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Why Dell will beat HP, but not Apple, in smartphones

Who can outsell Apple in smartphones? Besides Nokia, which wins internationally, the answer has proven to be, in the short term, no one. But with the emergence of Windows Phone 7 and the rising popularity of Android, both Dell and HP will find themselves competing for the spot below Apple that RIM seems to be rapidly losing a handle on.

Will either company manage to overthrow Apple? If not, which will claim the seat beside the Cupertino giant? It’s a complicated question.

When it comes to marketing strategy, Dell is using the same approach as HTC to launch its new smartphones, while HP, on the other hand, is trying to emulate Apple’s approach to the market. Apple is arguably the most profitable vendor in the segment, while HTC is the strongest and most agile on the Android and Windows Mobile platforms.

Two other factors make this situation interesting: Dell is vastly larger than HTC, and HP, at least in this segment, is overmatched by Apple. It’s kind of like looking at what might happen if HTC and Apple were more equal.

Now, the real fight won’t be until next year, when the true HP-designed products hit the market, but let’s look at how this might play out.

Apple vs. HTC

Apple pretty much does everything but build the phones it produces. The company even uses its own ARM processor now, and controls access to the phone tightly. You may think it is “your” phone, but Apple clearly has more control over it than you do, and it is through this control that the company actually provides what most seem to believe, including me, are superior experiences.

Apple is a marketing-driven company. This means that products are designed to show well, and if Apple execs make a mistake, it tends to be because they’ve let design get to far ahead of engineering, which can result in an attractive product with initial problems. Steve Jobs, for instance, at one time tried to get his engineers to make Apple motherboards more attractive. The result didn’t end well. We saw similar issues with the very attractive — though limited — initial iPhone (2.5G in a 3G world) and Antennagate. Apple has the most profitable smartphone currently in the market.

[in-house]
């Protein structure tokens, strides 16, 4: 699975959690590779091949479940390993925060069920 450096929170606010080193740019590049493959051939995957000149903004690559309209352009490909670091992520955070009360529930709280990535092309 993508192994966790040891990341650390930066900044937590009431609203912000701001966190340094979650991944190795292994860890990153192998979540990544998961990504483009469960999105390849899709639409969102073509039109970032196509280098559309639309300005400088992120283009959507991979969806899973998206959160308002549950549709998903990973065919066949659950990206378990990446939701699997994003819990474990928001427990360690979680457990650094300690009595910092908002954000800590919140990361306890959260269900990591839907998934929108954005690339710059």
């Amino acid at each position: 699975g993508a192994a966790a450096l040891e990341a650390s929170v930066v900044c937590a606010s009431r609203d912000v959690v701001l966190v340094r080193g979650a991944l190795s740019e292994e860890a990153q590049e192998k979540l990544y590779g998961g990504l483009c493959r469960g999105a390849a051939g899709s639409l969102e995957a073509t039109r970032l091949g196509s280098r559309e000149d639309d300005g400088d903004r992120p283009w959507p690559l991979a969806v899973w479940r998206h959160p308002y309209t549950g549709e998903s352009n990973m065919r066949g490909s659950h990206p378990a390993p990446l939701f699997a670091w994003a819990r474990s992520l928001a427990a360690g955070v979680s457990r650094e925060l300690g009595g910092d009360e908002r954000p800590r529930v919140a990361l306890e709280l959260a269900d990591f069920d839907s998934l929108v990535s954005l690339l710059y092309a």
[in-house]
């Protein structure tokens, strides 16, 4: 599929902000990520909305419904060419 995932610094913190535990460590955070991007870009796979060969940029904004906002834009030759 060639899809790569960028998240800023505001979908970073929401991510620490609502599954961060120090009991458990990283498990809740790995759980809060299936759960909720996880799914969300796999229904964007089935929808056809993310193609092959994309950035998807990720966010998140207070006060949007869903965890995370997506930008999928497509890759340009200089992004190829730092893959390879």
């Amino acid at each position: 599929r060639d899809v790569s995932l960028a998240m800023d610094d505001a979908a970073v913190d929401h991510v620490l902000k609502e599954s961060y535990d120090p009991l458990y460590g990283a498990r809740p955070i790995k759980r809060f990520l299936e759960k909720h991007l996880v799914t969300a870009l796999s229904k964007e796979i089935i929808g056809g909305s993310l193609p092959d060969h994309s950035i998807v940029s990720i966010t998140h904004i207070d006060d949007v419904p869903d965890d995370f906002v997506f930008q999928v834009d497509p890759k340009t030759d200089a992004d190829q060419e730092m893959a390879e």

HTC is almost the polar opposite. It controls comparatively little of what goes into the phone, the designs are often specified by the carriers, Google, or Microsoft, and it uses core software from others. HTC does have a unique user interface, but it doesn’t apply it consistently and it leaves the application store experience largely up to others. Currently, the Sprint Evo 4G by HTC, at least according to Best Buy, is the phone that is the most popular of the Android phones, and it is outselling the iPhone there.

Apple is suing HTC for patent infringement, which does point to a potential problem with the HTC model, at least with respect to the Android and ChromeOS platforms. This aside, both models are clearly successful.

HP vs. Apple

HP is an engineering driven company. Engineers design and build the products first, and then toss them over to marketing to sell. This tends to result in a wide spectrum of different offerings and very little marketing dollars to spend on any one of them. In addition, Todd Bradley the executive who leads HP’s PC unit, is no Steve Jobs. He is more like Mark Hurd, in that he is very focused on costs and operations, but he has never been known to really understand the value of marketing. For instance, he recently replaced his Apple-trained marketing executives with a guy from Sears who has a cosmetics background. Bradley did run Palm for a while, but even though the company had the potential to produce an iPhone-like offering, Bradley’s reign was defined by mediocre products, and didn’t come close to that potential. At HP, he effectively killed off the PDA, and most don’t even know HP makes smartphones; even employees at HP use iPhones instead.